President Joe Biden on Thursday downplayed the furor over the discovery of old classified documents improperly stored in his personal belongings, saying "there's nothing there."
Asked by reporters during a trip to California about the issue, he said: "I think you're going to find there's nothing there."
"I have no regrets. I'm following what the lawyers have told me they want me to do. It's exactly what we're doing. There's no there there."
Biden's defiant comments came just over a week after news first emerged that around a dozen secret documents dating from his time as vice president to Barack Obama had been found sitting in a former Biden office space. A handful more documents were subsequently discovered in the garage and home of the president in Delaware.
The uproar has engulfed the White House and threatened to overshadow what allies expect to be the Democrat's announcement in the near future that he's seeking a second term in the 2024 election.
Although the case is far less serious than Republican Donald Trump's hauling off of hundreds of documents from the White House to his Florida residence after leaving office, Biden is under severe pressure from the media, Republicans in Congress and a Justice Department probe run by a special counsel.
After days of the White House going on the defensive and refusing to answer reporters' questions, Biden sought to strike back, insisting that he is acting properly in a situation that the White House argues was nothing more than an accidental misplacing of the materials.
"Look," Biden said, after initially showing displeasure that reporters raised the question while he was in California to show support for victims of massive flooding and weather damage.
"We found a handful of documents... were filed in the wrong place. We immediately turned them over to the Archives and the Justice Department. We're fully cooperating and looking forward to getting this resolved quickly," he said.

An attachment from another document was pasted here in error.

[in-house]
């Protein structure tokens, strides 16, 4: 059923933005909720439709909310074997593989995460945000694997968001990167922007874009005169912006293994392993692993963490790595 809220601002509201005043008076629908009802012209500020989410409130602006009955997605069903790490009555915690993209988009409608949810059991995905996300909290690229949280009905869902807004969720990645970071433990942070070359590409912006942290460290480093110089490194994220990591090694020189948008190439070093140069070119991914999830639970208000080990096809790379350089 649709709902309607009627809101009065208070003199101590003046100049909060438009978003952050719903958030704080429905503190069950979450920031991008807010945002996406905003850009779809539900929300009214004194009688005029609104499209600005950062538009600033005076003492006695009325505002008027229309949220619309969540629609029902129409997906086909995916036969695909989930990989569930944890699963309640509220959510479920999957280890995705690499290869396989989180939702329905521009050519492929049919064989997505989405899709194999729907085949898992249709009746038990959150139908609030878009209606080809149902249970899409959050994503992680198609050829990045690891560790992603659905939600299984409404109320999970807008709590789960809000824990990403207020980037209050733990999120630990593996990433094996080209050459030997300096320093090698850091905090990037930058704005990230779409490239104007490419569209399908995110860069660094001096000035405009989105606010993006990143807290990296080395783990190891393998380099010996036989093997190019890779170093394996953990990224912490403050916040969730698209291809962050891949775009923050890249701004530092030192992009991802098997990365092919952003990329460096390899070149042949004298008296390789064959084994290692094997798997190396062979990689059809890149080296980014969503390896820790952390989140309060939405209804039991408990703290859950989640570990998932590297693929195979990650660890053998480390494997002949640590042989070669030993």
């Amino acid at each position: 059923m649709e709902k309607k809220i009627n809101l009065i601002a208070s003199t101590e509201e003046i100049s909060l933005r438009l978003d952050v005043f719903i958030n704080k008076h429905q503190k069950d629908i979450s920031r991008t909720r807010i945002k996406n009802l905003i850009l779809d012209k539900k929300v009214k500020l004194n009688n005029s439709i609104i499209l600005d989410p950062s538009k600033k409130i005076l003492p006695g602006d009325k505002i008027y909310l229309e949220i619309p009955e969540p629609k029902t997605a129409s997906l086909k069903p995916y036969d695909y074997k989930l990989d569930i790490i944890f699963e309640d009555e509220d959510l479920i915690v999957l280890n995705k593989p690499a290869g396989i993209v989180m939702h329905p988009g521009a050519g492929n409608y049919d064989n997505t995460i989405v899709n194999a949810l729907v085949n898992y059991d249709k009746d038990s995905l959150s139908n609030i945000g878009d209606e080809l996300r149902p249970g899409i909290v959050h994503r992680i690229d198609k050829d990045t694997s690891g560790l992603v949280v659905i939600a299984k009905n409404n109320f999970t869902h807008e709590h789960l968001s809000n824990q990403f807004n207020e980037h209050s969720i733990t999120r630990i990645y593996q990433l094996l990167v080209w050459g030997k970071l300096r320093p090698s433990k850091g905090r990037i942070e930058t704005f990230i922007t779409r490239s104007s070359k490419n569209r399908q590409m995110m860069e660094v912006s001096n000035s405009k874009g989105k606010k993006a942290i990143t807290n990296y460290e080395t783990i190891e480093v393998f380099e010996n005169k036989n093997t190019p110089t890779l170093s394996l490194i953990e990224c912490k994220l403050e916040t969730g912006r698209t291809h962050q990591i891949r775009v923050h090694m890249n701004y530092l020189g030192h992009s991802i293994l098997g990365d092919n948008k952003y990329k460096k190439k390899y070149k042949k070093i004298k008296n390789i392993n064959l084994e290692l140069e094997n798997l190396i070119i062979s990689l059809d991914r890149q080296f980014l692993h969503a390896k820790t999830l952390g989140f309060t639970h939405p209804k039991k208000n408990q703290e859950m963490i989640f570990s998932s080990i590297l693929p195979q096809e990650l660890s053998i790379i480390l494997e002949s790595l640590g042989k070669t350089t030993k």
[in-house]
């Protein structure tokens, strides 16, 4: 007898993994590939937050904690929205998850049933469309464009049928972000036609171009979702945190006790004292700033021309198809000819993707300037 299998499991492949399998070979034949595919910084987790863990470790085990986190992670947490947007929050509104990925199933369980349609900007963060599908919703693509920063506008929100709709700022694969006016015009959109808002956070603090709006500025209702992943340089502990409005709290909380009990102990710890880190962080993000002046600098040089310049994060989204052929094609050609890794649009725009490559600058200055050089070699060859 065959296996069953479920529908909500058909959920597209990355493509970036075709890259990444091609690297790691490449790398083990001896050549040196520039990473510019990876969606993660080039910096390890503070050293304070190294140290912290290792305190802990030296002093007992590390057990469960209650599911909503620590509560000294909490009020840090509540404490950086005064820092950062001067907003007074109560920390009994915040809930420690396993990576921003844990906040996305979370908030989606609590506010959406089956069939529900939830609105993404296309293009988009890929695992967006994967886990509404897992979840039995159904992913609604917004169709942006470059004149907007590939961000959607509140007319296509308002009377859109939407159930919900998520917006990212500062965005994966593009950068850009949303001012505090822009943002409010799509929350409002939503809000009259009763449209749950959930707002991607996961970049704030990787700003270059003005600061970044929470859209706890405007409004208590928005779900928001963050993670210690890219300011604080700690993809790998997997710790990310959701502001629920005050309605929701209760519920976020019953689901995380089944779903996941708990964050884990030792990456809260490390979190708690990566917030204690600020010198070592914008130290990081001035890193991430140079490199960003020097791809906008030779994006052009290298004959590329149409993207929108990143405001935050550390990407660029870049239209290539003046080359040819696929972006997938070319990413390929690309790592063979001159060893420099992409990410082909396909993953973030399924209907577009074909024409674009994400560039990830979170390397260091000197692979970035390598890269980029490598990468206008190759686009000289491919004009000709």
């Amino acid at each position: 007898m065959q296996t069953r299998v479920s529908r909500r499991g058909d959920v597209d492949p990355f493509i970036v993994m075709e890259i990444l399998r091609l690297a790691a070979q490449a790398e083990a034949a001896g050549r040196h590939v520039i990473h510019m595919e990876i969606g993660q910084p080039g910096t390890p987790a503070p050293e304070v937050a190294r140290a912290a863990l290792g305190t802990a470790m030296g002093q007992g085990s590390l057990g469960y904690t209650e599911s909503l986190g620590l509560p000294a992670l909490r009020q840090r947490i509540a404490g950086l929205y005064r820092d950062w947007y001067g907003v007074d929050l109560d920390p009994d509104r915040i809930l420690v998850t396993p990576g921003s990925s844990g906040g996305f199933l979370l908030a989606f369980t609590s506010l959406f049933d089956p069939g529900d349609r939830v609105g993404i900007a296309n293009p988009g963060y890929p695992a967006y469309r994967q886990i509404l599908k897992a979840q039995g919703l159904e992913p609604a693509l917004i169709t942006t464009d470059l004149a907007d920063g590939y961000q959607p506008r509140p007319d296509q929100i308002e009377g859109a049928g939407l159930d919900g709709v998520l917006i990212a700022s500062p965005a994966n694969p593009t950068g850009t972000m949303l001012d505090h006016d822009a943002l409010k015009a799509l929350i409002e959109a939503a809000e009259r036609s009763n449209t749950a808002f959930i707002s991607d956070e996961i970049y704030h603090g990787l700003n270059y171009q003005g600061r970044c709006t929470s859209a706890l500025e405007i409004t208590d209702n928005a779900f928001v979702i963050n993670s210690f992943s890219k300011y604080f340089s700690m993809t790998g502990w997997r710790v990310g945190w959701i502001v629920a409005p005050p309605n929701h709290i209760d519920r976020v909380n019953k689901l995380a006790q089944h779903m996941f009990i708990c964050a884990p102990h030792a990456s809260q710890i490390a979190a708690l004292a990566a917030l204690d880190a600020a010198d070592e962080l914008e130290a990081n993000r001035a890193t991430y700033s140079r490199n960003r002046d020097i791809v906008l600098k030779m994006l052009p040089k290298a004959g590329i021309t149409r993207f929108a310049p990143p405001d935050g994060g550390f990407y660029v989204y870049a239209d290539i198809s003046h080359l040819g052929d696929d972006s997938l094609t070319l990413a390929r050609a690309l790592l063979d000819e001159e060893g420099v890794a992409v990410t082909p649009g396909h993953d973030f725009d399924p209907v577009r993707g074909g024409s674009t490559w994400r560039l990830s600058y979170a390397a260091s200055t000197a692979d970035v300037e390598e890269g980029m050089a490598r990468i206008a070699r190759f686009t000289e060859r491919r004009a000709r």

The issue, which first came to light in a CBS News report on January 9, caught the White House badly off guard, denting Biden's brand as a return to competency and honesty after the scandal-filled Trump years.
In addition to tarnishing Biden, the appointment of a special counsel to oversee the Justice Department investigation into his handling of the vice presidential documents is widely seen as weakening the ongoing probe by a different special counsel into Trump's case.
Trump, who is himself seeking a second term in 2024, repeatedly refused to cooperate with the authorities trying to retrieve his far bigger haul of classified documents. However, prosecution of the Republican would now seem less likely, with the Justice Department possibly wishing to avoid seeming to treat Trump more harshly in what is already a politically explosive situation.
Congressional Republicans, who took control of the US House of Representatives this month -- with far-right conservatives holding the balance of power -- have already promised fierce probes of their own.
On Tuesday, the White House accused Republicans of "faking outrage" over Biden's documents.
(Except for the headline, this story has not been edited by NDTV staff and is published from a syndicated feed.)